ENKHBOLD TOGMIDSHIIREV, 1978
Enkhbold’s early interest in art was influenced by his parents, who introduced him to simple working with wood, and he began carving as a young teenager in the countryside. Recalling his fascination with carving, Enkhbold cherishes his memories of joyous satisfaction as he transformed the wood with his hands. Those unforgettably pleasant experiences led him in 2001 from his rural home to the city to enroll in a private art college first, then soon after transfer to the Institute of Fine Art, the best established and only public school of art (established in 1945), and to seek a career that was inconceivable to his parents at the time.
Enkhbold was fortunate to end up in the studio of abstract artist Enkhbat Lantuu, who was one of the few faculty at the school who had had substantial encounters with conceptual Western media during showings of his works in Mongolian group exhibitions in Holland and France, and during his years of study in Utrecht, Netherlands. Enkhbat quickly saw Enkhbold’s taste for abstract and conceptual thinking in art and encouraged him to experiment with nonfigurative painting and installations at the school, where installations had never been part of the curriculum.
Despite the lack of understanding of conceptual art in Mongolia and at his own school, Enkhbold was never discouraged and continued searching for the potential in his inventions. His search for new possibilities was nurtured by his Blue Sun colleagues and Western artist friends who frequently visited contemporary artists in Mongolia. There is no doubt that the joint exhibitions with them, including in Finland, were an important source of inspiration for his development in his own media.
Enkhbold never forgot his creative beginnings: working with his hands and wood, carving, and his inventive transformation of a natural piece into an object for human use. His early exhibitions included a series of prints of tree growth rings that marked a critical departure from depiction to conceptual art. This departure is what is most difficult for mainstream artists to comprehend. The experience of a transformational relationship between nature and human that exists in nomadic life laid the foundation for Enkhbold’s art for years to come, shaping his ger performances in Europe and Asia. The national preoccupation with retrieving the past through ancient Mongol heroes was not the right route for Enkhbold’s search for his roots. Rather, he sought roots and identity in a return home, to the nomadic heritage he was raised in. Enkhbold’s paintings are made of nature-based materials that derive from the nomadic culture and have never previously been used in making paintings. These include horse dung, felt, shrub, ash, rust, sheep skin, and, quite recently, even tripe. Enkhbold’s transformation of these materials from their nomadic everyday use to production of art is more than challenging. Robert Rauschenberg’s “combined paintings” and Jasper Johns’s maps and flags, among others, did raise questions about the nature of paintings as traditionally understood. Likewise, replacing paints and pigments with rust, horse dung, or tripe, and attaching sheep skins as the central element of his composition, Enkhbold critically alerts us to rethink what constitutes a “painting.”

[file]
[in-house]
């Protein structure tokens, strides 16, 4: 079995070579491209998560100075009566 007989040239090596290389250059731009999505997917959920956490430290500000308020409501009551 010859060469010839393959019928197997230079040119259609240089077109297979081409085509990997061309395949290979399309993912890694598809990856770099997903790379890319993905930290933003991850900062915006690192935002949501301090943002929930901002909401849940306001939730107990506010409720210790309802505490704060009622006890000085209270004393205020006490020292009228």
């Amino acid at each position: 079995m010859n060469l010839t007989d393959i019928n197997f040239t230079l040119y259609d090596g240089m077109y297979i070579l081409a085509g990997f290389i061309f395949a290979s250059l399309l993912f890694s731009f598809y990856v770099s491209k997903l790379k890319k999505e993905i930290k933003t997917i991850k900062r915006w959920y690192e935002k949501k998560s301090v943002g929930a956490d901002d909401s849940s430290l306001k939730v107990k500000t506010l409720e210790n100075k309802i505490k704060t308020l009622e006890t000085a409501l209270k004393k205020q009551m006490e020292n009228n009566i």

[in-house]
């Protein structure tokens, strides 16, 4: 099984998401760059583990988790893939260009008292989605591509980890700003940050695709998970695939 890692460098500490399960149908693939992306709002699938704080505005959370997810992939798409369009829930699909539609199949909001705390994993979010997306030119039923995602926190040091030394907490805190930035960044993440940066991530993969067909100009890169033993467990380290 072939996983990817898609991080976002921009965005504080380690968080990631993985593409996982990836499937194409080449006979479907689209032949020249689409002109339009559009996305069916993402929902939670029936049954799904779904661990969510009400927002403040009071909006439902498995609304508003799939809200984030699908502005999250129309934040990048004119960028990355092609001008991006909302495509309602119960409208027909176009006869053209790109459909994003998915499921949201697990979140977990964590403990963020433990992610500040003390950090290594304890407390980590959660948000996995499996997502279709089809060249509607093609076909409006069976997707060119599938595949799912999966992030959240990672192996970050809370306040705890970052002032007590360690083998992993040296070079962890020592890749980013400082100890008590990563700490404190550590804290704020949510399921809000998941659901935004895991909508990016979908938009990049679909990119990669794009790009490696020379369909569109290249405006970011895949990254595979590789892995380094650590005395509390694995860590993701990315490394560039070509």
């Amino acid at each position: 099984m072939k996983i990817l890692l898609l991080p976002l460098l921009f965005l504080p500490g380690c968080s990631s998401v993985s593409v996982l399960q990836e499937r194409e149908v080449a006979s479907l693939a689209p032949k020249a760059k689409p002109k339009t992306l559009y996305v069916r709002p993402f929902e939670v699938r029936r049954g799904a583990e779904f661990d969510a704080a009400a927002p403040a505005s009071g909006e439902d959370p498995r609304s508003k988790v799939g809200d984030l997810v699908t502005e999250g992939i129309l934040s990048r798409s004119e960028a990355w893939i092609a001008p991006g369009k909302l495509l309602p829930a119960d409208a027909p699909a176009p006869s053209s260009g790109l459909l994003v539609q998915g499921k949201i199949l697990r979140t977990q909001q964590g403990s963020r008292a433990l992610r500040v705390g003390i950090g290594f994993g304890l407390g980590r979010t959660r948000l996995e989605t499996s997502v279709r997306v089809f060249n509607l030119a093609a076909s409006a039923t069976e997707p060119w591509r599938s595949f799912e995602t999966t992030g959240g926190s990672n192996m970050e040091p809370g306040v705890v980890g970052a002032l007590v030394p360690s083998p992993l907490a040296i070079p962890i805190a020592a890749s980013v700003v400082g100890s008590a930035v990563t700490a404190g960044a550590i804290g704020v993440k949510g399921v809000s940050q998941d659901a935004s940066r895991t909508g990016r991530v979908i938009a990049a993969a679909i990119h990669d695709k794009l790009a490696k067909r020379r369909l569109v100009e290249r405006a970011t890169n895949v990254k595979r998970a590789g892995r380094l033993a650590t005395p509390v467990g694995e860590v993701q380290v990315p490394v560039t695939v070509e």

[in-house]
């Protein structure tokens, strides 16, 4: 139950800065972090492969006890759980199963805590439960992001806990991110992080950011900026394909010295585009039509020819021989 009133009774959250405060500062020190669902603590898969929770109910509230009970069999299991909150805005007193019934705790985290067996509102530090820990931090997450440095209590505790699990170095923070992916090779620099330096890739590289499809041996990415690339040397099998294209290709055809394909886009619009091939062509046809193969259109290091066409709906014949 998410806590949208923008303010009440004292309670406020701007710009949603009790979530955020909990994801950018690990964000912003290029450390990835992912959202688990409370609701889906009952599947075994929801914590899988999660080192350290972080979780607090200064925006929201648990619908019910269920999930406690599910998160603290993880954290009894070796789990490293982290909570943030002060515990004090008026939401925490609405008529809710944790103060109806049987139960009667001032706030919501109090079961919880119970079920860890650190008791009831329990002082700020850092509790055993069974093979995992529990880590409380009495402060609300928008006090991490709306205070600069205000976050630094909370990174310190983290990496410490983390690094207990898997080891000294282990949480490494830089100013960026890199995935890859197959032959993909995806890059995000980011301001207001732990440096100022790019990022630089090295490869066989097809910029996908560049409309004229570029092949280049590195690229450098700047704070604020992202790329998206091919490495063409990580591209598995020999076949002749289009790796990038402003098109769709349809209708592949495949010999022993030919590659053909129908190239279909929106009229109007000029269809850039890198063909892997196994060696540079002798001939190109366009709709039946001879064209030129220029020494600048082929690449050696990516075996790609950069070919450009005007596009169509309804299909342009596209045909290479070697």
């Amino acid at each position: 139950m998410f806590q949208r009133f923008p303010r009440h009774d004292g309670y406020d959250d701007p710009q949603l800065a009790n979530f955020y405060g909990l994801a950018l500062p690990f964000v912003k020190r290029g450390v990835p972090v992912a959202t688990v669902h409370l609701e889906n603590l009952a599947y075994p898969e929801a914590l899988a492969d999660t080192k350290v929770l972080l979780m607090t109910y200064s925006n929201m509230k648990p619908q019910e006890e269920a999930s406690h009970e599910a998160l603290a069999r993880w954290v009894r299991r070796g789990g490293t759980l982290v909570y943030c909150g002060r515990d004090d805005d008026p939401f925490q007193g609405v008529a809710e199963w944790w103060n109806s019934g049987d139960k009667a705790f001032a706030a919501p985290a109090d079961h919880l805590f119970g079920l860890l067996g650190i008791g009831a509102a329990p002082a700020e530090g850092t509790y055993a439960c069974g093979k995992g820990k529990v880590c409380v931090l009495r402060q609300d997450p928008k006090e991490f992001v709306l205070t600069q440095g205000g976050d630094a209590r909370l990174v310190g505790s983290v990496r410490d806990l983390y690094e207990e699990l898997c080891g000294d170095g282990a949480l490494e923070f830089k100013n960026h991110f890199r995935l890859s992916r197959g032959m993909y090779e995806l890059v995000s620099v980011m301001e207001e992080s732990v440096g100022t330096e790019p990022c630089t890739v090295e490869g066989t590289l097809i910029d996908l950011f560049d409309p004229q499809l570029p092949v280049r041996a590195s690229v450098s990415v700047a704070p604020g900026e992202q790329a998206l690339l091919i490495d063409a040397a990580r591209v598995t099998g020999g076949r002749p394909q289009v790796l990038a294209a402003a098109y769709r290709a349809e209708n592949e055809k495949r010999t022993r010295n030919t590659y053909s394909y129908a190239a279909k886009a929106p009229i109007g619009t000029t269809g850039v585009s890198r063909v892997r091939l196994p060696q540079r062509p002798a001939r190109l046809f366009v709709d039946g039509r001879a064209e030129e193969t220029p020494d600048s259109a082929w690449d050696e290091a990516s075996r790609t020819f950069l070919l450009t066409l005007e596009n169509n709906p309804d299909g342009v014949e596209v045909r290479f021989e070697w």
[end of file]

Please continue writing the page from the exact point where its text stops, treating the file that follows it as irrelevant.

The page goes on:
Since his debut in the art world, Enkhbold has established himself as Mongolia’s foremost performance artist. During his visits to Europe (UK, 2011) and his residency programs there (Holland, 2009), Enkhbold presented several performances, setting up his small portable ger on an empty beach, near a windmill, and outside of a museum. The idea of this portable little home that travels and changes with its occupant constitutes the core of his art concept.
2000 Setgemj College of Design and Technology, Ulaanbaatar, Mongolia
2005 Institute of Fine Art, Ulaanbaatar, Mongolia
2014 Mining, 976 Art Gallery, Ulaanbaatar, Mongolia
2011 Mining in Mind, Xanady Art Gallery Ulaanbaatar, Mongolia
Selected Group Exhibitions:
2014 FormLab, joint international artists’ exhibition, Zanabazar Fine Art Museum, Ulaanbaatar, Mongolia
2013 Nomad Mind, French-Mongolian artist, National Modern Art Gallery, Ulaanbaatar, Mongolia
2012 Shanghai International Biennale 2012, curated by Qiu Zhijie, China
2011 The Desertification in the Art, Xanady Art Gallery, Ulaanbaatar Mongolia
2011 Bare House Project, Zanabazar Museum, Ulaanbaataar, Mongolia
2011 Asia Triennial Manchester, The Manchester Museum & Islington Mill, UK
2010 Bare House Project, Poritaidemuseo, Poriginal Gallery Finland
2010 Time & Space, Mongolia-Korea Arts Festival, Jeju Museum of Contemporary Art, Jeju, Korea
2009 B&Z exhibition Stitching Kaus Àustralis Studio, Rotterdam
2009 Art Party of Mongolia, by Blue Sun, Modern Art Gallery Ulaanbaatar, Mongolia
2008 Mongolian Perception and Utopia, Kerava Art Museum, Finland
2006 Blue Sun Art Camp, International Symposium, Ulaanbaatar, Mongolia
2011 Islington Mill Studio, England, Manchester (2 weeks)
2010 Time & Space, nomadic artists’ residency program in Umnugobi, Mongolia and Jeju, Korea
2010 Finland, Pori city (1 month)
2009 Stichting Kaus Àustralis Studio, Rotterdam, The Netherlands (3 months)